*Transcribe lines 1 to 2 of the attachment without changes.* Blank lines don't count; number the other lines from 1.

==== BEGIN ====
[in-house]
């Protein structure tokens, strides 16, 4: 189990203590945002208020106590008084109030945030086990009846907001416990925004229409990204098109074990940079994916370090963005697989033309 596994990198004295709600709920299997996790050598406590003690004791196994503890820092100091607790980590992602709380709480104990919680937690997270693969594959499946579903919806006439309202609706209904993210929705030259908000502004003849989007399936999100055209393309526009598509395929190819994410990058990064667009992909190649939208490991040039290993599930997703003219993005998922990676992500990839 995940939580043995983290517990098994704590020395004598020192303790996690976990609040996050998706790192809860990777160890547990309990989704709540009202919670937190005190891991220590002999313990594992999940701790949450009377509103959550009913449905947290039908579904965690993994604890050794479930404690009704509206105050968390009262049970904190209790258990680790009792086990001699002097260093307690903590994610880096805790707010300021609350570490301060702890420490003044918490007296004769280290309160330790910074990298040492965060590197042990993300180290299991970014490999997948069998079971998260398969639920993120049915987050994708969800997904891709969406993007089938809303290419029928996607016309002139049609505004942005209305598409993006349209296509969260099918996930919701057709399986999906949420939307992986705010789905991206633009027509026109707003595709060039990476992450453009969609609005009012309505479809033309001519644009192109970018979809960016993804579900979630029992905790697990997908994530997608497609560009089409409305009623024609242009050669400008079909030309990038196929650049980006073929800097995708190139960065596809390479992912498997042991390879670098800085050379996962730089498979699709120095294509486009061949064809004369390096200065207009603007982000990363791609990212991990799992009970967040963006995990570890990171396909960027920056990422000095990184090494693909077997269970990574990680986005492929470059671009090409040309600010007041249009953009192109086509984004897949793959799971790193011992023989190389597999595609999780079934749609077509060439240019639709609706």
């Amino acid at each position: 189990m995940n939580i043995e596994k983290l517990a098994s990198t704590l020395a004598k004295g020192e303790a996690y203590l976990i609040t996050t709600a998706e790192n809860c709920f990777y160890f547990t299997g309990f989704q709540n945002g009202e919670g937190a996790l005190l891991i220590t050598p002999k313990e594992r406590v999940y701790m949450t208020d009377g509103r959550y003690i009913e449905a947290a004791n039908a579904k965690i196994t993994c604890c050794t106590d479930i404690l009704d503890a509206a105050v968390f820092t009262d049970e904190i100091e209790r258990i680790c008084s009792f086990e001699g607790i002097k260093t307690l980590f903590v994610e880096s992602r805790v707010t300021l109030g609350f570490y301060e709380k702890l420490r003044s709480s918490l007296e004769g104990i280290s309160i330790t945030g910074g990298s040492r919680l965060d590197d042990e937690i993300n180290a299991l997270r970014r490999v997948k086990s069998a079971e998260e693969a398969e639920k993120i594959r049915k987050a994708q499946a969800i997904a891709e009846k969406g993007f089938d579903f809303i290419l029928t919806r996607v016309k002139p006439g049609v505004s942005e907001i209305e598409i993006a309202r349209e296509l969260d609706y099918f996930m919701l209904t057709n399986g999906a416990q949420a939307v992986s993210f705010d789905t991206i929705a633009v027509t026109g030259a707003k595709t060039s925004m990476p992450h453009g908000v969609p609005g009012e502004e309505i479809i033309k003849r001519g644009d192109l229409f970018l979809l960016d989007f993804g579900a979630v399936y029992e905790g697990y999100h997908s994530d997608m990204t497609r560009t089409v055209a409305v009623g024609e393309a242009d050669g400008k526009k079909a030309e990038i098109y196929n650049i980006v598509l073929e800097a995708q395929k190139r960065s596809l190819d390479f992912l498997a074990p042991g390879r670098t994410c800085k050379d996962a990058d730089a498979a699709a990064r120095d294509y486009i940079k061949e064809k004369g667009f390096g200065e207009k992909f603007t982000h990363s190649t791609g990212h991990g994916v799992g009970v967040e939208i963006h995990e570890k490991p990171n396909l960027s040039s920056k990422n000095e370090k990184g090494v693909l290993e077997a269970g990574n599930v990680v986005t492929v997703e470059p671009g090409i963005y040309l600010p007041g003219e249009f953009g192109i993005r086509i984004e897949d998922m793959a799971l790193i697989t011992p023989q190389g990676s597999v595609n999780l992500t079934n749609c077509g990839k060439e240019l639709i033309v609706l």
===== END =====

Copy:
[in-house]
């Protein structure tokens, strides 16, 4: 189990203590945002208020106590008084109030945030086990009846907001416990925004229409990204098109074990940079994916370090963005697989033309 596994990198004295709600709920299997996790050598406590003690004791196994503890820092100091607790980590992602709380709480104990919680937690997270693969594959499946579903919806006439309202609706209904993210929705030259908000502004003849989007399936999100055209393309526009598509395929190819994410990058990064667009992909190649939208490991040039290993599930997703003219993005998922990676992500990839 995940939580043995983290517990098994704590020395004598020192303790996690976990609040996050998706790192809860990777160890547990309990989704709540009202919670937190005190891991220590002999313990594992999940701790949450009377509103959550009913449905947290039908579904965690993994604890050794479930404690009704509206105050968390009262049970904190209790258990680790009792086990001699002097260093307690903590994610880096805790707010300021609350570490301060702890420490003044918490007296004769280290309160330790910074990298040492965060590197042990993300180290299991970014490999997948069998079971998260398969639920993120049915987050994708969800997904891709969406993007089938809303290419029928996607016309002139049609505004942005209305598409993006349209296509969260099918996930919701057709399986999906949420939307992986705010789905991206633009027509026109707003595709060039990476992450453009969609609005009012309505479809033309001519644009192109970018979809960016993804579900979630029992905790697990997908994530997608497609560009089409409305009623024609242009050669400008079909030309990038196929650049980006073929800097995708190139960065596809390479992912498997042991390879670098800085050379996962730089498979699709120095294509486009061949064809004369390096200065207009603007982000990363791609990212991990799992009970967040963006995990570890990171396909960027920056990422000095990184090494693909077997269970990574990680986005492929470059671009090409040309600010007041249009953009192109086509984004897949793959799971790193011992023989190389597999595609999780079934749609077509060439240019639709609706």